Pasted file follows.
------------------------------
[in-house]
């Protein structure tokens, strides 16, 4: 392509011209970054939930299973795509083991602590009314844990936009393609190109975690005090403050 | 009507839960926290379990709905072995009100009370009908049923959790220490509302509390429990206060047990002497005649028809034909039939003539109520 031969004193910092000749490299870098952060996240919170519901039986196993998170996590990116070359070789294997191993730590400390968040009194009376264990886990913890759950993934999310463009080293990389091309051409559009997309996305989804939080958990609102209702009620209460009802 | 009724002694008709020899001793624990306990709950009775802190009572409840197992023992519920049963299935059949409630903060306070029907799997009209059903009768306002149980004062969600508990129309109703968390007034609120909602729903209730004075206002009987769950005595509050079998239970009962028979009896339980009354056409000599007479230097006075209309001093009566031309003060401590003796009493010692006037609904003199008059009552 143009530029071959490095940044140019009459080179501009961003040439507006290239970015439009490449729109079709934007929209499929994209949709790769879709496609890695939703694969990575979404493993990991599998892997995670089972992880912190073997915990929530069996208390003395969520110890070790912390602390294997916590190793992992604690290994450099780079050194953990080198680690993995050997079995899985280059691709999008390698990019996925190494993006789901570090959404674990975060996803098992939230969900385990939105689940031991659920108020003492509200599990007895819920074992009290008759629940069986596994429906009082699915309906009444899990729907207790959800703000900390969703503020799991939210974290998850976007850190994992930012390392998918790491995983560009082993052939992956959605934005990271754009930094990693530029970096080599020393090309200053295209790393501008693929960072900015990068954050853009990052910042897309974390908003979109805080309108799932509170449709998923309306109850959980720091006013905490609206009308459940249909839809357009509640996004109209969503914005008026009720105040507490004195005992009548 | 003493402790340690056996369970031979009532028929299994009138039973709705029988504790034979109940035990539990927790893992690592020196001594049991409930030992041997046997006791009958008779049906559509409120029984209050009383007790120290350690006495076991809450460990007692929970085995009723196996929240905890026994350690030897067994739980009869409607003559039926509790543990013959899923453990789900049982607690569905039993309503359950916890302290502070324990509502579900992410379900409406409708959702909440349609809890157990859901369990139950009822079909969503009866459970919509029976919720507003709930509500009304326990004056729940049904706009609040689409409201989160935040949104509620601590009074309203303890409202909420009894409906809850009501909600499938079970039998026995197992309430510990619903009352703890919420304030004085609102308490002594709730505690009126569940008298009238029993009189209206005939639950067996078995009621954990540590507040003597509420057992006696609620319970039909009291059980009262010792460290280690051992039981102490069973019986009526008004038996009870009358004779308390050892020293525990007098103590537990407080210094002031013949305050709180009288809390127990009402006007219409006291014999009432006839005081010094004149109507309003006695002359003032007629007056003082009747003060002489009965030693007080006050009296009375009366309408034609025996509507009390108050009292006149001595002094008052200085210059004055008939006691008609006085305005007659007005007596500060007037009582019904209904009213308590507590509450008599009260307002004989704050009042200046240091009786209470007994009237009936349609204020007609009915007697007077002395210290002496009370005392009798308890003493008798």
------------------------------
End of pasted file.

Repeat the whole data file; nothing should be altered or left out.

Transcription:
[in-house]
């Protein structure tokens, strides 16, 4: 392509011209970054939930299973795509083991602590009314844990936009393609190109975690005090403050 | 009507839960926290379990709905072995009100009370009908049923959790220490509302509390429990206060047990002497005649028809034909039939003539109520 031969004193910092000749490299870098952060996240919170519901039986196993998170996590990116070359070789294997191993730590400390968040009194009376264990886990913890759950993934999310463009080293990389091309051409559009997309996305989804939080958990609102209702009620209460009802 | 009724002694008709020899001793624990306990709950009775802190009572409840197992023992519920049963299935059949409630903060306070029907799997009209059903009768306002149980004062969600508990129309109703968390007034609120909602729903209730004075206002009987769950005595509050079998239970009962028979009896339980009354056409000599007479230097006075209309001093009566031309003060401590003796009493010692006037609904003199008059009552 143009530029071959490095940044140019009459080179501009961003040439507006290239970015439009490449729109079709934007929209499929994209949709790769879709496609890695939703694969990575979404493993990991599998892997995670089972992880912190073997915990929530069996208390003395969520110890070790912390602390294997916590190793992992604690290994450099780079050194953990080198680690993995050997079995899985280059691709999008390698990019996925190494993006789901570090959404674990975060996803098992939230969900385990939105689940031991659920108020003492509200599990007895819920074992009290008759629940069986596994429906009082699915309906009444899990729907207790959800703000900390969703503020799991939210974290998850976007850190994992930012390392998918790491995983560009082993052939992956959605934005990271754009930094990693530029970096080599020393090309200053295209790393501008693929960072900015990068954050853009990052910042897309974390908003979109805080309108799932509170449709998923309306109850959980720091006013905490609206009308459940249909839809357009509640996004109209969503914005008026009720105040507490004195005992009548 | 003493402790340690056996369970031979009532028929299994009138039973709705029988504790034979109940035990539990927790893992690592020196001594049991409930030992041997046997006791009958008779049906559509409120029984209050009383007790120290350690006495076991809450460990007692929970085995009723196996929240905890026994350690030897067994739980009869409607003559039926509790543990013959899923453990789900049982607690569905039993309503359950916890302290502070324990509502579900992410379900409406409708959702909440349609809890157990859901369990139950009822079909969503009866459970919509029976919720507003709930509500009304326990004056729940049904706009609040689409409201989160935040949104509620601590009074309203303890409202909420009894409906809850009501909600499938079970039998026995197992309430510990619903009352703890919420304030004085609102308490002594709730505690009126569940008298009238029993009189209206005939639950067996078995009621954990540590507040003597509420057992006696609620319970039909009291059980009262010792460290280690051992039981102490069973019986009526008004038996009870009358004779308390050892020293525990007098103590537990407080210094002031013949305050709180009288809390127990009402006007219409006291014999009432006839005081010094004149109507309003006695002359003032007629007056003082009747003060002489009965030693007080006050009296009375009366309408034609025996509507009390108050009292006149001595002094008052200085210059004055008939006691008609006085305005007659007005007596500060007037009582019904209904009213308590507590509450008599009260307002004989704050009042200046240091009786209470007994009237009936349609204020007609009915007697007077002395210290002496009370005392009798308890003493008798």